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FCA - Regulated Fees and Levies 2017/18 – Credit Union Debt Advice Levy Refund

Response to consultation – credit union debt advice levy concession

In 2013, the FCA proposed a number of concessions for credit unions societies as firms with social objectives, recognising their value for low income and financially excluded consumers. In CP 13/14 the FCA said that it would make “appropriate concessions for credit union in respect of the debt advice levy”. This was later confirmed in CP 14/07 which stated:

“In CP13/14 we said we would make appropriate concessions for credit unions in respect of the debt advice levy. What we propose is that credit unions will operate on a tiered system so that smaller firms whose unsecured debt is less than £250,000 will not have to contribute while those with unsecured debt of over £250,000 will pay on the value of unsecured debt above this threshold. This will be at the same rate as all other firms in that fee-block.”

ABCUL supported[1] minimising the debt advice levies on credit unions due to their work in actively providing support to those in financial difficutly and who become over-indebted and expressed the view that the levy should take into account the impact firms had on debt advice funding with credit unions representing a negligible proportion of debt advice cases. The FCA’s policy statement 14/11 confirmed that it would proceed with the debt advice levy as proposed, however, this policy intention was not pulled through into the rules resulting in credit unions not receiving the benefits of the agreed concession. This was despite subsequent annual fees consultations making reference to the concession such as CP 17/12 which states:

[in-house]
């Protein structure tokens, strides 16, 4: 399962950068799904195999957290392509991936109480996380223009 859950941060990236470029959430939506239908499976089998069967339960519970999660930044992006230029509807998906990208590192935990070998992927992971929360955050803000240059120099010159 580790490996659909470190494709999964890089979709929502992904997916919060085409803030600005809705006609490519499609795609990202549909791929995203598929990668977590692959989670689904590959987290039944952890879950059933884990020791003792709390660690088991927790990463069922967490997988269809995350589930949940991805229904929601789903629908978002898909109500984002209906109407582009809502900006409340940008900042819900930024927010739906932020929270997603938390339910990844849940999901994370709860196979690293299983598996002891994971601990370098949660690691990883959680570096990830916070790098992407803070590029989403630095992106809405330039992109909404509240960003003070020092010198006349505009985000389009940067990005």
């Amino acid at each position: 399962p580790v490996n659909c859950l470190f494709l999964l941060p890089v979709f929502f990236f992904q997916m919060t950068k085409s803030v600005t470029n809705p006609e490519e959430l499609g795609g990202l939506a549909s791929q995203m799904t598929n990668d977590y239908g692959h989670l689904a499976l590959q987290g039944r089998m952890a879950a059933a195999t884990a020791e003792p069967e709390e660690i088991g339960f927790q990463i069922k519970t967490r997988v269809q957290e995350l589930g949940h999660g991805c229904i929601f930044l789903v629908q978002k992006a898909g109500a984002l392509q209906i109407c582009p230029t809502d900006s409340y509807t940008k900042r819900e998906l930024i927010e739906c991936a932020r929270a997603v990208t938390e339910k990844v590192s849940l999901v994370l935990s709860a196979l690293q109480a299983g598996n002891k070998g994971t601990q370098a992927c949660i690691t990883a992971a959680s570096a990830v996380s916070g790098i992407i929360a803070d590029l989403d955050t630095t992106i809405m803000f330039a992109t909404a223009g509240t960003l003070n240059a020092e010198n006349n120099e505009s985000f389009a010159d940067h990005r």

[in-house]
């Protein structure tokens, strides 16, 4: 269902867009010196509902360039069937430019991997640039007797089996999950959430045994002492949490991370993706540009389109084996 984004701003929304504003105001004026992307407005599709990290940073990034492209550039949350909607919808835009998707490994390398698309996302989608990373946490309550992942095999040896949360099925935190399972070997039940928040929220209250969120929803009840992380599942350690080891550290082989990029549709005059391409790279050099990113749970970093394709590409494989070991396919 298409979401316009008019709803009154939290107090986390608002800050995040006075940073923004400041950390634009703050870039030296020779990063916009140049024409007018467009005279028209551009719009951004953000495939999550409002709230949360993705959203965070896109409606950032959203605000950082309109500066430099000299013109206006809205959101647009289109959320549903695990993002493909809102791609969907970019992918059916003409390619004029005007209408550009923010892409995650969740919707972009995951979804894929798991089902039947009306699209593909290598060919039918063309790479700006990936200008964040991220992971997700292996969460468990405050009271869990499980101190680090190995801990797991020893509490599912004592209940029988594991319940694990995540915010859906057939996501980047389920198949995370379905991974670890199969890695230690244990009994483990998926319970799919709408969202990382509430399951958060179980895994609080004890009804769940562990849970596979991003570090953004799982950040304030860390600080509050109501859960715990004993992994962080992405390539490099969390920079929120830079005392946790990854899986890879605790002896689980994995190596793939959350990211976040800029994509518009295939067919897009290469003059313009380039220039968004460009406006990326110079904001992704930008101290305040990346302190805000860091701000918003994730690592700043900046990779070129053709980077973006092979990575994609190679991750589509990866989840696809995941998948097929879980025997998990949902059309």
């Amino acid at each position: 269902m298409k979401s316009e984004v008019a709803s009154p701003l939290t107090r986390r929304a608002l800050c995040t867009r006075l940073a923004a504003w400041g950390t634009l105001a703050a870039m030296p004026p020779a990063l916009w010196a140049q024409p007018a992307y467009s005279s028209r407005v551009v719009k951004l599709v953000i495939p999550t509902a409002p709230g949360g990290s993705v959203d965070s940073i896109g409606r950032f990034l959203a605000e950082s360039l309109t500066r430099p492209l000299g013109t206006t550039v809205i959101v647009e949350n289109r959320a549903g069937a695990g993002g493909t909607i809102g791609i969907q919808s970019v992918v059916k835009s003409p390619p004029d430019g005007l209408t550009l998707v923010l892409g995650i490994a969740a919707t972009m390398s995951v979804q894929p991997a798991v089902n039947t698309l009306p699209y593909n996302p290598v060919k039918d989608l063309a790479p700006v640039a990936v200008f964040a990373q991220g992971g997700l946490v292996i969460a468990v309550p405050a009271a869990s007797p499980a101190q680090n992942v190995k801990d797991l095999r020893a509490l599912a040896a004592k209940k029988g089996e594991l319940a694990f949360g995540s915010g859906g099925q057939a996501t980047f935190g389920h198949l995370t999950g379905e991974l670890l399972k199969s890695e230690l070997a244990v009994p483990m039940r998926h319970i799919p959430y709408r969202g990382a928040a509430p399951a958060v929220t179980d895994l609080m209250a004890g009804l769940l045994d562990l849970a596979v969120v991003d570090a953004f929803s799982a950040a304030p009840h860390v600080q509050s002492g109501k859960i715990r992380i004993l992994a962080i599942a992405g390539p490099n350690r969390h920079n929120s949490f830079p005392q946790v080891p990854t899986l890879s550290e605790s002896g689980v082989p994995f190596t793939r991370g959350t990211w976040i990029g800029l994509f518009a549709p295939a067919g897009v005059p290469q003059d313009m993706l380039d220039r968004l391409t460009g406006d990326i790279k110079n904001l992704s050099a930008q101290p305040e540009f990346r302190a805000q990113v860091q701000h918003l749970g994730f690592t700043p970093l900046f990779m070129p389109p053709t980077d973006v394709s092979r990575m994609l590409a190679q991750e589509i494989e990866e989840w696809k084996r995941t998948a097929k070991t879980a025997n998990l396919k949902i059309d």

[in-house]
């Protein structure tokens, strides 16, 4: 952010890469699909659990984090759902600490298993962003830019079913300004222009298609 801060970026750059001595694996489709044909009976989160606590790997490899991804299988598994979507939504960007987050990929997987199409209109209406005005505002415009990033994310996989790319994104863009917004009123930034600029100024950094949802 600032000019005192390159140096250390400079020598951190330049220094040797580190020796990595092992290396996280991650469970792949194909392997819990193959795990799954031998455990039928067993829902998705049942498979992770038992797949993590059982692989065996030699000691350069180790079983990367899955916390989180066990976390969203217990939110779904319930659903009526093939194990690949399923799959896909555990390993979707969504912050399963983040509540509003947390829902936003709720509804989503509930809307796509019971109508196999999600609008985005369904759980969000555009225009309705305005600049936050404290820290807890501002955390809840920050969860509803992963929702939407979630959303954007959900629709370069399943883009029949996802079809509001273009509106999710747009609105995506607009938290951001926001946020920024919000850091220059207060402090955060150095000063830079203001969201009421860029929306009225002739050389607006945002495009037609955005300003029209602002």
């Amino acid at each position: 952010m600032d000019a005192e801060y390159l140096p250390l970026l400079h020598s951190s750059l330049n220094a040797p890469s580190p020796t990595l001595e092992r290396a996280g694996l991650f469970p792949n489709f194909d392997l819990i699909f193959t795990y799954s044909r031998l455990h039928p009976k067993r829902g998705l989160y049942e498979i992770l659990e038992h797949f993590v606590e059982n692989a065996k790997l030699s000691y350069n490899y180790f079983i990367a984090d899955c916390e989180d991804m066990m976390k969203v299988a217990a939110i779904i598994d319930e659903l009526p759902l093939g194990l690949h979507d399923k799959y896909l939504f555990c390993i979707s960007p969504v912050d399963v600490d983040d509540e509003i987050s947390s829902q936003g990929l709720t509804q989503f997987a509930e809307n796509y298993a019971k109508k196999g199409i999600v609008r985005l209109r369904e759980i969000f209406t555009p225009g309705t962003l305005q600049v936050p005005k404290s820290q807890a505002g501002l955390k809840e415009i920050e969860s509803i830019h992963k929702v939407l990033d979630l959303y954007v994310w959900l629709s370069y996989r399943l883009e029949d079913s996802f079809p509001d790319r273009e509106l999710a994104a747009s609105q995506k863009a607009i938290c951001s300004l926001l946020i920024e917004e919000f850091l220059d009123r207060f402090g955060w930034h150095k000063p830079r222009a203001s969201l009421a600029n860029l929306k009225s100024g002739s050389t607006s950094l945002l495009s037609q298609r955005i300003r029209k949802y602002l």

“We will continue to make appropriate concessions for credit unions regarding the debt advice levy by operating a tiered system so that smaller firms with unsecured debt less than £250,000 will not have to contribute. Those with unsecured debt of over £250,000 will pay on the value of unsecured debt above this threshold. This will be the same rate as paid by all other firms in that fee-block.”

We are pleased that in response to ABCUL spotting a discrepancy the FCA has quickly investigated and recognised its error in not implementing its policy intention in respect of the debt advice levy concession. We support the FCA’s proposal to refund the amount that credit unions have been overcharged as a result of not benefitting from the concession since 14/15 and to apply this concession going forward. However, we take issue with the proposed wording and effect of the draft rule which states:

“If the size of the tariff base for a credit union is calculated in accordance with Part 3 A and B of this Annex is less than £250,000 no fee is payable”

Whilst ABCUL agrees that the 2014 policy means that those credit unions with less than £250,000 unsecured debt would not contribute to the debt advice levy it also clearly applies a concession to credit unions with over £250,000 unsecured debt in stating that “those with unsecured debt of over £250,000 will pay on the value of unsecured debt above this threshold”. The rule as currently worded does not apply a discount to credit unions with over £250,000 unsecured debt and only goes part-way to implementing the concession contained in CP 14/11 which has been repeated in several subsequent policy papers.  

ABCUL proposes that the rule is amended to exempt credit unions from paying levies on the first £250,000 of secured debt, and where a credit union has more than £250,000 of unsecured debt it should only pay on the value of unsecured debt above this threshold at the same rate as other firms in the same fee-block. In addition, we feel that any amount refunded to credit unions in respect of previous fees paid should be calculated on the same basis.

We would be happy to provide any further information should you require it.